Surgery is reliable and predictable. However, minimally invasive procedures to remove these stones do exist but are not applicable in all instances. It is important to know their limitations and when to apply them. In general, it is best to detect stones when there are few of them for these procedures to be successful. For dogs who have had CaOx removed, we recommend screening them every 3-6 months depending on the dog for recurrence, because detecting earlier stone formation (ex. 1-2 stones) will make it much easier for these stones to be removed).

Percutaneous cystolithotomy (PCCL) is a procedure whereby under general anesthesia a small 1-2cm incision is made into the abdomen to grab the bladder, and then insert a special port into its lumen. This port is then used to either perform cystoscopically-guided basket retrieval of stones or laser lithotripsy to break up the stones to then grab them with a basket. PCCL is as effective as traditional cystotomy with fewer complications and a shorter recovery time.

Laser lithotripsy is where bladder stones are fragmented using a holmium, and then the fragments are removed by cystoscopically-guided basket retrieval. However, there are several limitations to laser lithotripsy: its applications are only worthwhile when few bladder stones are present (usually 2-4 stones) due to the possible trauma caused by multiple cystoscopy entrances into the urethra as well as the longer anesthesia time if more stones are present, and also due to size and sex of dog (with male dogs, PCCL is often preferred as the flexible cystoscope has lower resolution than the rigid scope used in females, and can only accommodate male dogs greater than 8-10kg).

Cystoscopically-guided basket retrieval of stones, combined with voiding urohydropropulsion is possible especially in female dogs with a low stone burden. This was the approach taken with Lexi with Drs. Serge Chalhoub (internal medicine specialist, Faculty of Veterinary Medicine, University of Calgary) and Germaine Hung (surgery specialists, WVSEC staff surgeon). Under general anesthesia, the stones were visualized using a rigid cystoscope. The bladder was then filled with saline and the scope removed. Lexi was held in an upright position and constant manual pressure was applied to her bladder while holding a bowl under her vulva. Multiple stones were removed this way, then the cystoscope re-inserted into her bladder. Some stones were moved using a basket. These two procedures were repeated several times and all stones were removed. Stones were sent to the Canadian Veterinary Urolith Centre in Guelph for analysis.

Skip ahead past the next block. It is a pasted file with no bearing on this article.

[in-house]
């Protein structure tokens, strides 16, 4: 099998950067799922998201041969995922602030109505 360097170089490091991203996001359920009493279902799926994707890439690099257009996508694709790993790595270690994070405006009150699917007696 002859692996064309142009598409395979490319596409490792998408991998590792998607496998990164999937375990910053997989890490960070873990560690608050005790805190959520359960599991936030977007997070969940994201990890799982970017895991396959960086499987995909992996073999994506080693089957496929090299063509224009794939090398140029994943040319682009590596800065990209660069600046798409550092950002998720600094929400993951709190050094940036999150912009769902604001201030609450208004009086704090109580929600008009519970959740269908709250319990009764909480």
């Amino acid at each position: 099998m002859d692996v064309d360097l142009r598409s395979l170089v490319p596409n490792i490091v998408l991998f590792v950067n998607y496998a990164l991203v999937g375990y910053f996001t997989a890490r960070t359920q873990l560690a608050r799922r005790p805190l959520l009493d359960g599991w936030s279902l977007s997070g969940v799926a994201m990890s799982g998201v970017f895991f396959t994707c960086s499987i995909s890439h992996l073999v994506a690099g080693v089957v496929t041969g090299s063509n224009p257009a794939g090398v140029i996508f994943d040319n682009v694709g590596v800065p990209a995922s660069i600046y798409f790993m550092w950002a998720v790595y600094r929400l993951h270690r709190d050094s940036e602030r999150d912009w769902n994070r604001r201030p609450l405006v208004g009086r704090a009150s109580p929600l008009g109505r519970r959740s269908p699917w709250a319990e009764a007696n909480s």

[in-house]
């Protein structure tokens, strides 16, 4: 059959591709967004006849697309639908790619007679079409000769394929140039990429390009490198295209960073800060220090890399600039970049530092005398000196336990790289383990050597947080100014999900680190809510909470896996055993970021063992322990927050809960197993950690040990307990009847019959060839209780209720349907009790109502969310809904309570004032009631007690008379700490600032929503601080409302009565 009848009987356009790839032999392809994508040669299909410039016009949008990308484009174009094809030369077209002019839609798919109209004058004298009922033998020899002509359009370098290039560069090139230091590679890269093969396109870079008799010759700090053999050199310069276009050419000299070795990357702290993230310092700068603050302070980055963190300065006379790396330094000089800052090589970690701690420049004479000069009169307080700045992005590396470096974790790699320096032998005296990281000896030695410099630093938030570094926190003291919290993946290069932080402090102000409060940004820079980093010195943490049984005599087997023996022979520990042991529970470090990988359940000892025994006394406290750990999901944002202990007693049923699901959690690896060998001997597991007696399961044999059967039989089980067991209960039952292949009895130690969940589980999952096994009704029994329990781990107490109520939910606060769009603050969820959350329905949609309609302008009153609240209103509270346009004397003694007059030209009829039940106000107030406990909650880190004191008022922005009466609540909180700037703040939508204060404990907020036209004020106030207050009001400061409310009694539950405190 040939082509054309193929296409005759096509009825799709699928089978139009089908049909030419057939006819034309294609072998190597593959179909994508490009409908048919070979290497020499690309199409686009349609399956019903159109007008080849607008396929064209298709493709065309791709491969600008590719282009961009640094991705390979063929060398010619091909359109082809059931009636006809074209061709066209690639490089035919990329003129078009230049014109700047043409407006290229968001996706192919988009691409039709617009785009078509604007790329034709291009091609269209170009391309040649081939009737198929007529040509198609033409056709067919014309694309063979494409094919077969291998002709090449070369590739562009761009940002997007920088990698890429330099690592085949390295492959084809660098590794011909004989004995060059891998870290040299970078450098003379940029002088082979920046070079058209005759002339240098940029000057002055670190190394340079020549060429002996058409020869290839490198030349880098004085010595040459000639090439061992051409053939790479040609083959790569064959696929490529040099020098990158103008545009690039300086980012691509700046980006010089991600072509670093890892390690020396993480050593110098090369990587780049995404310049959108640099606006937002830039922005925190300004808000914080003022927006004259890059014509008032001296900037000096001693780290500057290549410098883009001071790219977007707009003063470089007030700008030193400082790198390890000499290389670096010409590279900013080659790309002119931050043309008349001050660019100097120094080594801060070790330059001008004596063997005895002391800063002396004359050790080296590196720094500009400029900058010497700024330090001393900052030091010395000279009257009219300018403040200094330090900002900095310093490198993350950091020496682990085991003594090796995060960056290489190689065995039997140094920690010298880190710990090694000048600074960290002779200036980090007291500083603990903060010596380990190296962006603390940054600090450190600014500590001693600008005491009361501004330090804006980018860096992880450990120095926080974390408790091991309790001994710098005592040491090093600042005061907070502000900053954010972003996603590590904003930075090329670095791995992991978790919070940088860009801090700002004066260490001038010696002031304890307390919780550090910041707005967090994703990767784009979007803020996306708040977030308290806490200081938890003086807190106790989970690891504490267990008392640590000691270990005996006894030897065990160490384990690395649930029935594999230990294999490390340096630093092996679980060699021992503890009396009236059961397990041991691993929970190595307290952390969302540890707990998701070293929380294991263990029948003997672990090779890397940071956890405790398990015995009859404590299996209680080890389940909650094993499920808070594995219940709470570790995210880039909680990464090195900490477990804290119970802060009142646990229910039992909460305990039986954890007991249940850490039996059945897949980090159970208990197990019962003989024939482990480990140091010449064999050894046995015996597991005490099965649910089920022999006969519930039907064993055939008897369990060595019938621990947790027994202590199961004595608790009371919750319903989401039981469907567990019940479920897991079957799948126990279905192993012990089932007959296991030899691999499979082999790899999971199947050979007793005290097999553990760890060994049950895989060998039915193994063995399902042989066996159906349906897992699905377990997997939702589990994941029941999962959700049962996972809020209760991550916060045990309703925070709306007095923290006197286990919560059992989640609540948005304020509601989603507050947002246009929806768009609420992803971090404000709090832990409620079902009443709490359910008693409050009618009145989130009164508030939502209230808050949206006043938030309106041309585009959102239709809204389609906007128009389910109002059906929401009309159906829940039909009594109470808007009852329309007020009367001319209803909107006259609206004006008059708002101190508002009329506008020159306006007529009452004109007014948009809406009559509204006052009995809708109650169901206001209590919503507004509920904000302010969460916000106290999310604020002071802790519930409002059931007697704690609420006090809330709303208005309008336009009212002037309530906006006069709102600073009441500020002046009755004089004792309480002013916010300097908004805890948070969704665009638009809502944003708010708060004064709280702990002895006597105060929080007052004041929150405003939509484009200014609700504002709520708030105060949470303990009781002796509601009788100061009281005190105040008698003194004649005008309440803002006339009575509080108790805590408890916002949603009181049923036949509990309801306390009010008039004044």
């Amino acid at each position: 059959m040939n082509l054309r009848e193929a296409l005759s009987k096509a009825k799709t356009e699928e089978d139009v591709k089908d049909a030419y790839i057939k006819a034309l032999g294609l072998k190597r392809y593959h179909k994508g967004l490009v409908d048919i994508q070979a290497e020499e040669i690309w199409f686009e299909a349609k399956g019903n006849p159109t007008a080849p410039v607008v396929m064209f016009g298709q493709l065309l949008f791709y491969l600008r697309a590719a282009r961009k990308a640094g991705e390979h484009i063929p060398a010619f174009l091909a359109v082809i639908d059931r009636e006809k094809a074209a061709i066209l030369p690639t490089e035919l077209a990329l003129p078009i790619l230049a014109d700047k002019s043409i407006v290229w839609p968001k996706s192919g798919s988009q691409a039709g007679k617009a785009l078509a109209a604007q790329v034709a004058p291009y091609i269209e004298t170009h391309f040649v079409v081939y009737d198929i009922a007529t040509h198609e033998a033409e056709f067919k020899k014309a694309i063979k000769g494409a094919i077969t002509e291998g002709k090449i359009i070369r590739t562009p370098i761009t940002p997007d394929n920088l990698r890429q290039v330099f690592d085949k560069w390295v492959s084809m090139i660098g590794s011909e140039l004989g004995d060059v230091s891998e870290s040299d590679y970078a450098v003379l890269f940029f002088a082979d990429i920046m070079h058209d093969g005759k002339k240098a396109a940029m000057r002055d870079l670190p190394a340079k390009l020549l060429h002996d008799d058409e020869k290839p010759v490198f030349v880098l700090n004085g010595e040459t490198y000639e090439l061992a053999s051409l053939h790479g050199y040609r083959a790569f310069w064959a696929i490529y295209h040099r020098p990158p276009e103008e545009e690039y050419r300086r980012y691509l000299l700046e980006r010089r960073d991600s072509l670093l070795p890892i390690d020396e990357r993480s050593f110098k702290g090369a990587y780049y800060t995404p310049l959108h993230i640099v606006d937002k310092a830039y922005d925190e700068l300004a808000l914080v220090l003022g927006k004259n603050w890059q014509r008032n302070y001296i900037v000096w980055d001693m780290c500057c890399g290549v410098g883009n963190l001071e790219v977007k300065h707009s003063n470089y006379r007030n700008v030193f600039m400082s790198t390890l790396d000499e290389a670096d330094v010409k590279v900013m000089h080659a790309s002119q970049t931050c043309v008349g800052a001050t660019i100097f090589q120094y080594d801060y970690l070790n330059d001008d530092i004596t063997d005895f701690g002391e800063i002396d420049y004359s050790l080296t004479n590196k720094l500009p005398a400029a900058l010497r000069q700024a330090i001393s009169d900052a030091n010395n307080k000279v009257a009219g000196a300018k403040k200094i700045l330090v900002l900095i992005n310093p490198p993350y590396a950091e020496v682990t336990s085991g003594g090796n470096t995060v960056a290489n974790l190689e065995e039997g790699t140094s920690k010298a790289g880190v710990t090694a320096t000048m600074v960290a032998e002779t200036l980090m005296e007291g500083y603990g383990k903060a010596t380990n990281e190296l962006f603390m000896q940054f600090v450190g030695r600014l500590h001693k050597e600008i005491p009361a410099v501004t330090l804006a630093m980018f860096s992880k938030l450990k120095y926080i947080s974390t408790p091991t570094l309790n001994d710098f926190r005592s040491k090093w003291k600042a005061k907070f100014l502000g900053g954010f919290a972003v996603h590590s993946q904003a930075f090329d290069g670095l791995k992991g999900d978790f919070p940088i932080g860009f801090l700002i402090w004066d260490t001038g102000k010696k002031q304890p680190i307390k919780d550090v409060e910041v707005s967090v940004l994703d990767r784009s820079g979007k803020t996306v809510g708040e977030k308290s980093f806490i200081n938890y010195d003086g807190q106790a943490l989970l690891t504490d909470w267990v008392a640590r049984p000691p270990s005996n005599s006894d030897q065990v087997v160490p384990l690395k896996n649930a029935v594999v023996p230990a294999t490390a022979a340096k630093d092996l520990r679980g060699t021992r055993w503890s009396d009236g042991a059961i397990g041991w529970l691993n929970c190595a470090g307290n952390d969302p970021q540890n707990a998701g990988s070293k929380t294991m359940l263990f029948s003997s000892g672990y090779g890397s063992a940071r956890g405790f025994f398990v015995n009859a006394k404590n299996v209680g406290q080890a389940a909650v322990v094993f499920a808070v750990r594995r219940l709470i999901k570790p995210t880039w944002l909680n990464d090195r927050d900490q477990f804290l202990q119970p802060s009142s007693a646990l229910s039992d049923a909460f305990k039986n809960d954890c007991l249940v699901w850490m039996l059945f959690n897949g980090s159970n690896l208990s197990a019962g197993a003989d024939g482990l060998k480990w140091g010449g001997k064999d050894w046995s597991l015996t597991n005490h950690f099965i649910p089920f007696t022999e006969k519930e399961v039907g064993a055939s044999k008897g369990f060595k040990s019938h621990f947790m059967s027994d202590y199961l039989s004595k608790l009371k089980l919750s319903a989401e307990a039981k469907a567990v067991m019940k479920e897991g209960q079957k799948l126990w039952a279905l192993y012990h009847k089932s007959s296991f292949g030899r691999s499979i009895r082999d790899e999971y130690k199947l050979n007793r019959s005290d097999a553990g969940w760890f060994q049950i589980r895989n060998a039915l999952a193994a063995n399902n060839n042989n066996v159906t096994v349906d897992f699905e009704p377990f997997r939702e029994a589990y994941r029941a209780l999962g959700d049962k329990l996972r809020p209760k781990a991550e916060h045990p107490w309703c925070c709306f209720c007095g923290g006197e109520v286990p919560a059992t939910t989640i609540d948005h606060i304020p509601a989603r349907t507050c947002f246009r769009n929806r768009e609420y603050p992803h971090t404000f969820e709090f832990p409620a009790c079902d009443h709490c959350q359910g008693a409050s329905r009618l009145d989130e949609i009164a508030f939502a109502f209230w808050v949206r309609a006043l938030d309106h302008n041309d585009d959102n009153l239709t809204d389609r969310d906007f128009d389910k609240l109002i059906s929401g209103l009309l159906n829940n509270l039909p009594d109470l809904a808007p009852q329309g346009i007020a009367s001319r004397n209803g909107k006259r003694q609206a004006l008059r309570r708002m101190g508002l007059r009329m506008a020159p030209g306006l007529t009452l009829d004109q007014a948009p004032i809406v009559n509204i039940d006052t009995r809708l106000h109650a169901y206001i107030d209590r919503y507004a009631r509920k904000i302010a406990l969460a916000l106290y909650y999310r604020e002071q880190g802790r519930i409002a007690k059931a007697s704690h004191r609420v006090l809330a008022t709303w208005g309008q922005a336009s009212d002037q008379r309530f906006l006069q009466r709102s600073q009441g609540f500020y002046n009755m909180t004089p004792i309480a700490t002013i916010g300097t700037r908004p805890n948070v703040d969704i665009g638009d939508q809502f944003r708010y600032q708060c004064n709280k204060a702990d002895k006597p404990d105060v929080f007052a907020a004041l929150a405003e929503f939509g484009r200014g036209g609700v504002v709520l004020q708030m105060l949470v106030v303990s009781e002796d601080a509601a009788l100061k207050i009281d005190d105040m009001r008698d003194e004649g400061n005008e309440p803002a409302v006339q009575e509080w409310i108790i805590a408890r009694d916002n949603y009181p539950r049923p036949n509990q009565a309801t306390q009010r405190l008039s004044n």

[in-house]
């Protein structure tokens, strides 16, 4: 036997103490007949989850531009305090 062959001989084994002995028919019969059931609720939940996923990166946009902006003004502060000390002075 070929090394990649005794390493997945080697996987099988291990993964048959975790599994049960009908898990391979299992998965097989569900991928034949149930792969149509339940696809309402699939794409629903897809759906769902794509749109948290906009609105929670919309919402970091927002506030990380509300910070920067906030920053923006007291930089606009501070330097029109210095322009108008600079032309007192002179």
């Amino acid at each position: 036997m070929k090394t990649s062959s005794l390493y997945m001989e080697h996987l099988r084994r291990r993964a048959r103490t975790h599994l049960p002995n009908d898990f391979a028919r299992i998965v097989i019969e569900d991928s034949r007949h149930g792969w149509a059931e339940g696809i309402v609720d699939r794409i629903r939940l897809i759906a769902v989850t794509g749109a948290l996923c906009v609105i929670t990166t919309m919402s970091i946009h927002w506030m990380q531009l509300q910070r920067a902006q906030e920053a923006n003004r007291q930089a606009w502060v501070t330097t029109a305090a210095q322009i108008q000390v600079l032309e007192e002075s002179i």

Figure 3 Lexi basket retrieval of stones

Lexi recovered well and went home that same day with no surgery necessary! She returned for a recheck exam and urinalysis 2 weeks later and the owners stated she had been doing quite well.

 Figure 4 Lexi and Dr. Chalhoub

Since this is Lexi’s second reoccurrence, other preventative treatments were started. Lexi was continued on a preventative urinary management diet, and also started on Potassium citrate to help keep her urinary pH in an adequate range for the prevention of CaOx. She will be monitored every 3-6 months (urinalysis and abdominal radiographs) for the deteetcion of crystals and stones. If stones are present then minimally invasive techniques will have a higher success of removing them and avoiding cystotomy. Thiazide diuretics can also be used to prevent CaOx formation. Therefore, for many dogs the management of CaOx stones is about maximizing preventative measure but also screening them to catch stone formation early to remove them in a minimally invasive way.